Here’s a fun article from Lauritzblog International telling some wonderful valuation stories. That old chair that’s been sitting in the garage for years?  Who know?  It could be worth a fortune!

It’s often at these [Big Valuation Weekend] valuation events that the really fun stories turn up. Stories about the best flea market find from the box right at the back under the table, about the horrors experienced by granddad’s pocket watch during the war or how much the family has argued about the painting above the sofa. It’s also often here the really good stories begin – about things people had no idea could fetch so much money at auction.

We’ve collected a few of all these stories below.

Omega Speedmaster

A man from Norway found a bag of watches on their way to being thrown out. He rescued them from waste collection and had them valued at in Oslo, Norway. One watch was an Omega Speedmaster 2915-1, which belongs to the very first generation of Speedmaster watches, of which only very few were produced. The same model was the first watch on the moon, as it was selected by NASA for the Apollo project in the 1960s. The hammer price reached the dizzy heights of DKK 218,000 incl. commission. The buyer was a private Omega enthusiast in Germany.



An elderly, retired couple brought a seascape in to a valuation event to hear whether it might be worth anything. The wife was related to the captain of the schooner in the painting. This needed closer inspection to be appraised fully and took the painting back with them to examine it further in the auction house in Odense, Denmark. When an estimate was set the painting came on auction. The couple had never been able to afford a computer, so had to call them up to tell them how the auction had gone. The wife took the telephone but hearing the hammer price had reached DKK 29,000 incl. commission she became dizzy, and on the verge of fainting she fell into her husband’s arms. The buyer was a Danish collector of seascapes living in England.


Chair destined for the dump makes record hammer price

The seller found this chair, which was headed for the rubbish dump, and took it to in Düsseldorf, Germany. Here the chair was examined and deliberated before coming to the conclusion that it was presumably South American and from the mid-20th century – a time when back in Europe, Arne Jacobsen, Dieter Rahms, Joe Colombo and a lot of other famous names in modern furniture design were at the height of their careers. The chair was undeniably different, but its superb quality and timeless character shone through. A cautious estimate lay at DKK 4,500. But the hammer price took the breath away from both the seller and the auction house, landing at DKK 20,500 incl. commission.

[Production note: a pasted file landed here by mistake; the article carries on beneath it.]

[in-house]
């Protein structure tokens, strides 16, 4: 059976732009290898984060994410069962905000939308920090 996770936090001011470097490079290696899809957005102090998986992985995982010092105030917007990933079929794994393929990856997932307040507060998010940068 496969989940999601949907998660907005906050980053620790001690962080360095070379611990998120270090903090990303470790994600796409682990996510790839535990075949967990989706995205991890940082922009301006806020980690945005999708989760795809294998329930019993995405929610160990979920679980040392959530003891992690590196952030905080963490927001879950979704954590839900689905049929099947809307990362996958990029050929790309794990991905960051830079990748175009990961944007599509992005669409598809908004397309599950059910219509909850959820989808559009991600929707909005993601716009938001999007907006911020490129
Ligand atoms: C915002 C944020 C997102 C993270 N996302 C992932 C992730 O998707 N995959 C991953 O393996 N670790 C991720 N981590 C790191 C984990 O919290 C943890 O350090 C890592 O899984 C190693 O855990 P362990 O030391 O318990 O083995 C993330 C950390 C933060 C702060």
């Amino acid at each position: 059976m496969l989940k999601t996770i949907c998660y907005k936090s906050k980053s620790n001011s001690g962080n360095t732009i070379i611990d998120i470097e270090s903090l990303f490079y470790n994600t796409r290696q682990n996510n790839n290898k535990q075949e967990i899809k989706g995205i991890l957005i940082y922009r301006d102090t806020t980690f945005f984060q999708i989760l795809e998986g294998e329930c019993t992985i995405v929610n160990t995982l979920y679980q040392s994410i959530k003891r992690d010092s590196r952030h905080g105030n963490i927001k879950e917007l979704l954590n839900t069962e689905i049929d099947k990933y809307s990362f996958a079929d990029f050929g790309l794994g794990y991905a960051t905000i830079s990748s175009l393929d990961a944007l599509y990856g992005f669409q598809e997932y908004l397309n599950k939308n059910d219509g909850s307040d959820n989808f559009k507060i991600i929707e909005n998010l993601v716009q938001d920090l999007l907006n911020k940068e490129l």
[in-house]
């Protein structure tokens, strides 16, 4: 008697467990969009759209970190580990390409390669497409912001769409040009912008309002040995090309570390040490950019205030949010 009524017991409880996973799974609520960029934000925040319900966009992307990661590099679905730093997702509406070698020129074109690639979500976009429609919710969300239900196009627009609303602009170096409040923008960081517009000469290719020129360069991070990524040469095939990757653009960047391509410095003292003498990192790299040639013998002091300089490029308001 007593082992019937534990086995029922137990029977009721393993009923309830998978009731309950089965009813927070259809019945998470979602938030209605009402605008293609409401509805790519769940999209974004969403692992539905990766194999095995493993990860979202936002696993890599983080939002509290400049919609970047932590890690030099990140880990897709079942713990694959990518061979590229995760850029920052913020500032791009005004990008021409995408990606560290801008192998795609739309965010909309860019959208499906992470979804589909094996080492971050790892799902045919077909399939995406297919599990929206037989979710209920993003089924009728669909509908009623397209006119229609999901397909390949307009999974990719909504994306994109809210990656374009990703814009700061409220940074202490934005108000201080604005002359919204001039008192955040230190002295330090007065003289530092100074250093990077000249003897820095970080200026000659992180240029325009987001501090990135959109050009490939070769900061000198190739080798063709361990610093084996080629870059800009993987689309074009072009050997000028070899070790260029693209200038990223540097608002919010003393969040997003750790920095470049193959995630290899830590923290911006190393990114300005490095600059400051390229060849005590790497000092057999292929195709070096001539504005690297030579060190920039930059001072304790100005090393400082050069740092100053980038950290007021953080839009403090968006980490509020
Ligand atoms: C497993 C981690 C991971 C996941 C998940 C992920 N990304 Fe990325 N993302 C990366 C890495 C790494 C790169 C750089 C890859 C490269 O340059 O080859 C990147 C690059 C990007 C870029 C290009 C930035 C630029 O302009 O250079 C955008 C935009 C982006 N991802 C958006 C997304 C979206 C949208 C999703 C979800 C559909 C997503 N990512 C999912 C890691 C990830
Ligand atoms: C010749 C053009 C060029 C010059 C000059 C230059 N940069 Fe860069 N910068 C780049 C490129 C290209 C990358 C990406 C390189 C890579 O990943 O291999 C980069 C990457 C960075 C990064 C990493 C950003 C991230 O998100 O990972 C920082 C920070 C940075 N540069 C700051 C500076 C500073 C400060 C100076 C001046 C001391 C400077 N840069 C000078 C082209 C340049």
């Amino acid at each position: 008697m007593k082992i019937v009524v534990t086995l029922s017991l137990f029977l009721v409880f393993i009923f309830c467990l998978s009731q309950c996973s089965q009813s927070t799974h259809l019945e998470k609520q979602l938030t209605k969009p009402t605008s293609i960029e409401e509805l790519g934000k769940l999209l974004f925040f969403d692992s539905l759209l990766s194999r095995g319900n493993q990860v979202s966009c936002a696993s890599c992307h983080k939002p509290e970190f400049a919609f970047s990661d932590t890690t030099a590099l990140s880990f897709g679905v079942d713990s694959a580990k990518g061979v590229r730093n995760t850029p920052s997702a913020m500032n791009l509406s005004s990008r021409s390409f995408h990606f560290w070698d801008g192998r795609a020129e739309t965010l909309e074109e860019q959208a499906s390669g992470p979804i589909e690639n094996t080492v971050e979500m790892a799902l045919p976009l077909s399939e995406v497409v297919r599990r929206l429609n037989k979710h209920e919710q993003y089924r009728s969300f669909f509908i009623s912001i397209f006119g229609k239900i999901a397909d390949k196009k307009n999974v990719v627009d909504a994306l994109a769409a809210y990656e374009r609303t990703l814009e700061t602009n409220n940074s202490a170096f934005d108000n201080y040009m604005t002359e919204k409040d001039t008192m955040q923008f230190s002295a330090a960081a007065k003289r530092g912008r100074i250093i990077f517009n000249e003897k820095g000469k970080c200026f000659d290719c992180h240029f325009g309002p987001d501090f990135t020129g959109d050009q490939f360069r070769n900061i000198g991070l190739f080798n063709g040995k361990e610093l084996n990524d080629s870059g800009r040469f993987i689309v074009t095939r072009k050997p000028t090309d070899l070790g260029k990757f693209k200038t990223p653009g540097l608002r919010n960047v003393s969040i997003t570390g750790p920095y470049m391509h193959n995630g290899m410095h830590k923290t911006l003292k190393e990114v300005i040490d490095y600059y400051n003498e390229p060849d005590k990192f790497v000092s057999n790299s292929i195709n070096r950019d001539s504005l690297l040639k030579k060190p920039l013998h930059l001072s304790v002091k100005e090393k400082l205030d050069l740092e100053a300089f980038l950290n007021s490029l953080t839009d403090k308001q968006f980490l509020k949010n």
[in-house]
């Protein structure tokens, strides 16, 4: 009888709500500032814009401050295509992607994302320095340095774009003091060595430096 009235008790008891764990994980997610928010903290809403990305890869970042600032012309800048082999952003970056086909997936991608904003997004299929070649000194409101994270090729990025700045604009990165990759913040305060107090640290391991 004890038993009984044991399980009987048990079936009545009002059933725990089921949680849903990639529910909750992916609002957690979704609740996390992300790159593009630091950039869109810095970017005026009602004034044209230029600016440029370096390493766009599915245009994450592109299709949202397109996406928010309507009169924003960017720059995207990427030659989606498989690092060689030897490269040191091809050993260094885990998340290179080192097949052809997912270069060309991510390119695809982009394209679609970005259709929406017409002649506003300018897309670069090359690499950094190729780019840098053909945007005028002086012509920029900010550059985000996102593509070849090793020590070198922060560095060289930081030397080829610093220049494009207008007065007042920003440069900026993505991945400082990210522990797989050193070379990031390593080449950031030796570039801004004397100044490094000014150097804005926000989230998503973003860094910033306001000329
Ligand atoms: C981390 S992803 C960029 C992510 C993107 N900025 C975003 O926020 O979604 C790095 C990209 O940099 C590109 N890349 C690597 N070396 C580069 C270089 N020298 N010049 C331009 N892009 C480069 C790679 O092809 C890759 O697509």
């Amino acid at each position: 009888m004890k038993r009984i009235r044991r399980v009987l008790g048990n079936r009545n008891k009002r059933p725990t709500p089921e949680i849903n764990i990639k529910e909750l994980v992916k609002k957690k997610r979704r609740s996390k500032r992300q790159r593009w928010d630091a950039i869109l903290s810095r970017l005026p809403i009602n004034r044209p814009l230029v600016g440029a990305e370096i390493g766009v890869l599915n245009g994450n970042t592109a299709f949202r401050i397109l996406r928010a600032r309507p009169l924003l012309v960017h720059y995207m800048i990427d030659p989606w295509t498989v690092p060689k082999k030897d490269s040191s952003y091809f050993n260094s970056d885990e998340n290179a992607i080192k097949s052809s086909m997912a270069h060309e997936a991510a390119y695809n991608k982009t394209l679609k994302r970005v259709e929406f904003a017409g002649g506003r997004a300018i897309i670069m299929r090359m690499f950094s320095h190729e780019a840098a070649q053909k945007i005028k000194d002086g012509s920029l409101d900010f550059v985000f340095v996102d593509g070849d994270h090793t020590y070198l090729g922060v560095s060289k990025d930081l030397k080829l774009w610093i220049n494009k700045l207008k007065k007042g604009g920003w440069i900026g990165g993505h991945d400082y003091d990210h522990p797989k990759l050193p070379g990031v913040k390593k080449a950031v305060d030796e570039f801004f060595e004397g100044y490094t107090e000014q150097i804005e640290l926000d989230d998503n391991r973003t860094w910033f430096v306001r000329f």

Do flowers grow up to the heavens?

A retired couple from Denmark would probably think so. A couple of years ago they bought a little painting of some flowers at a local flea market for DKK 200. The wife collected floral paintings. After it had hung on their wall for a couple of years the couple became curious to know more about the picture that was so beautifully painted and even signed. So they approached Here they were told that the work was painted by the German painter Gabriele Münter (1877-1962). The couple were bowled over when valued the little painting, measuring just 23 x 30cm, at DKK 200,000. But their surprise was even greater when after hectic bidding in the final minutes of the auction the painting ended up reaching a sky-high DKK 580,000. The buyer was from Sweden, so the painting has come to see a bit of Europe despite its diminutive size!


Flight to Japan?

Even though it seems you have to be very lucky to pick up a bargain at flea markets these days, fortunately it can still happen now and again. A Swedish girl bought a painted wood puffin by the Danish silversmith and designer Kay Bojesen (1886-1958) at a local flea market for SEK 15. This in itself was a bargain. She quickly put it on sale at Stockholm, where it was valued at SEK 15,000. The puffin by Kay Bojesen is highly sought-after as it’s no longer in production so is very rare. But the estimate was no match for the hammer price, which ended up at SEK 36,000. This is without comparison the highest hammer price ever for Kay Bojesen’s puffin figure at The buyer was a Japanese collector from Hiroshima, so the puffin had to prepare for a very long flight.


New York: From Sweden to Belgium

The American, self-taught interior designer Edward Wormley (1907-1995) is maybe not so well known on the Eastern side of the Atlantic. And not to the consignor of the sofa either. But more and more people are gradually opening their eyes to his furniture design. This sofa is called New York, was designed in the 1950s and produced by Swedish furniture manufacturers Dux. The seller would have been happy with SEK? 1,200, he said. The estimate was set at SEK? 4,000 and the hammer didn’t come down until the bidding reached SEK? 24,000. Can you be six times as happy? Maybe! In any case it was a Belgian who placed the highest bid and the sofa was shipped the long journey from Stockholm to Belgium.